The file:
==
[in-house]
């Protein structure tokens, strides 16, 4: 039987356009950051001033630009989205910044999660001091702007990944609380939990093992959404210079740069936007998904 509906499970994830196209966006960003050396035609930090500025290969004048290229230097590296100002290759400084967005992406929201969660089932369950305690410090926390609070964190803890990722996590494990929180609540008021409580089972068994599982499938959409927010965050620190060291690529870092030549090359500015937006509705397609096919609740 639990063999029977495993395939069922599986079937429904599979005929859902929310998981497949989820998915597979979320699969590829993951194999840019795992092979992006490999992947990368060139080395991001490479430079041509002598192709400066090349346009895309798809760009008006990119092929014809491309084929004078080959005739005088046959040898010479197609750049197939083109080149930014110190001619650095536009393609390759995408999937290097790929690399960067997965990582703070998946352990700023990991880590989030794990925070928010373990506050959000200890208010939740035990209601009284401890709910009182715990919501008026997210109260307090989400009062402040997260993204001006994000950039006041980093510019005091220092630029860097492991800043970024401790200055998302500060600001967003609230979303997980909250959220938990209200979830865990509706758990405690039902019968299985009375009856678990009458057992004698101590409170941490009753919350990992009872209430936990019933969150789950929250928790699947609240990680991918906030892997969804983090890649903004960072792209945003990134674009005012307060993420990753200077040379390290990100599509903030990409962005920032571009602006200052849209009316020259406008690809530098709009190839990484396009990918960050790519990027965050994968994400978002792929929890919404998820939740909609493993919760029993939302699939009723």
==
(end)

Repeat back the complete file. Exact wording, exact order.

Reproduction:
[in-house]
């Protein structure tokens, strides 16, 4: 039987356009950051001033630009989205910044999660001091702007990944609380939990093992959404210079740069936007998904 509906499970994830196209966006960003050396035609930090500025290969004048290229230097590296100002290759400084967005992406929201969660089932369950305690410090926390609070964190803890990722996590494990929180609540008021409580089972068994599982499938959409927010965050620190060291690529870092030549090359500015937006509705397609096919609740 639990063999029977495993395939069922599986079937429904599979005929859902929310998981497949989820998915597979979320699969590829993951194999840019795992092979992006490999992947990368060139080395991001490479430079041509002598192709400066090349346009895309798809760009008006990119092929014809491309084929004078080959005739005088046959040898010479197609750049197939083109080149930014110190001619650095536009393609390759995408999937290097790929690399960067997965990582703070998946352990700023990991880590989030794990925070928010373990506050959000200890208010939740035990209601009284401890709910009182715990919501008026997210109260307090989400009062402040997260993204001006994000950039006041980093510019005091220092630029860097492991800043970024401790200055998302500060600001967003609230979303997980909250959220938990209200979830865990509706758990405690039902019968299985009375009856678990009458057992004698101590409170941490009753919350990992009872209430936990019933969150789950929250928790699947609240990680991918906030892997969804983090890649903004960072792209945003990134674009005012307060993420990753200077040379390290990100599509903030990409962005920032571009602006200052849209009316020259406008690809530098709009190839990484396009990918960050790519990027965050994968994400978002792929929890919404998820939740909609493993919760029993939302699939009723």